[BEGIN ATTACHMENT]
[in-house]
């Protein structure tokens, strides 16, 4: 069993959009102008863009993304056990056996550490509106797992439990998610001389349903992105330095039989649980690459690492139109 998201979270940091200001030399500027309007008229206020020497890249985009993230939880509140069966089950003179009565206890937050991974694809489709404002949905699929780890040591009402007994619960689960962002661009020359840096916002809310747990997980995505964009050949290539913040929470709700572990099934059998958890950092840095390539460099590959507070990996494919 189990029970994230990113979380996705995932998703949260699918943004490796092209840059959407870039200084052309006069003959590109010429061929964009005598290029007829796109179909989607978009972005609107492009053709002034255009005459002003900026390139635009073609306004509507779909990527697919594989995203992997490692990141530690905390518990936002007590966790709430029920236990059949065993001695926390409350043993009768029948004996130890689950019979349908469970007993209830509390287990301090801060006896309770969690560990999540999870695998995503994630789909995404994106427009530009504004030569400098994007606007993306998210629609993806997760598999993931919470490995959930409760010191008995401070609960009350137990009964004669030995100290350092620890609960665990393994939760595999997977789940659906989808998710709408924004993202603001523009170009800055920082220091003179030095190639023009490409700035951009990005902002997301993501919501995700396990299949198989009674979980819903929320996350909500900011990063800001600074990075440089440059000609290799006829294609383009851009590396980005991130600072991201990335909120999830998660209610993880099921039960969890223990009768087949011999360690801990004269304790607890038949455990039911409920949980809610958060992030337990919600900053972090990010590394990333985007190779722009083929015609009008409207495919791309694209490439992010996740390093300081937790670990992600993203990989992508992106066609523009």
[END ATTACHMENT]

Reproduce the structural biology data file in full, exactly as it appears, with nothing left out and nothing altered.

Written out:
[in-house]
């Protein structure tokens, strides 16, 4: 069993959009102008863009993304056990056996550490509106797992439990998610001389349903992105330095039989649980690459690492139109 998201979270940091200001030399500027309007008229206020020497890249985009993230939880509140069966089950003179009565206890937050991974694809489709404002949905699929780890040591009402007994619960689960962002661009020359840096916002809310747990997980995505964009050949290539913040929470709700572990099934059998958890950092840095390539460099590959507070990996494919 189990029970994230990113979380996705995932998703949260699918943004490796092209840059959407870039200084052309006069003959590109010429061929964009005598290029007829796109179909989607978009972005609107492009053709002034255009005459002003900026390139635009073609306004509507779909990527697919594989995203992997490692990141530690905390518990936002007590966790709430029920236990059949065993001695926390409350043993009768029948004996130890689950019979349908469970007993209830509390287990301090801060006896309770969690560990999540999870695998995503994630789909995404994106427009530009504004030569400098994007606007993306998210629609993806997760598999993931919470490995959930409760010191008995401070609960009350137990009964004669030995100290350092620890609960665990393994939760595999997977789940659906989808998710709408924004993202603001523009170009800055920082220091003179030095190639023009490409700035951009990005902002997301993501919501995700396990299949198989009674979980819903929320996350909500900011990063800001600074990075440089440059000609290799006829294609383009851009590396980005991130600072991201990335909120999830998660209610993880099921039960969890223990009768087949011999360690801990004269304790607890038949455990039911409920949980809610958060992030337990919600900053972090990010590394990333985007190779722009083929015609009008409207495919791309694209490439992010996740390093300081937790670990992600993203990989992508992106066609523009």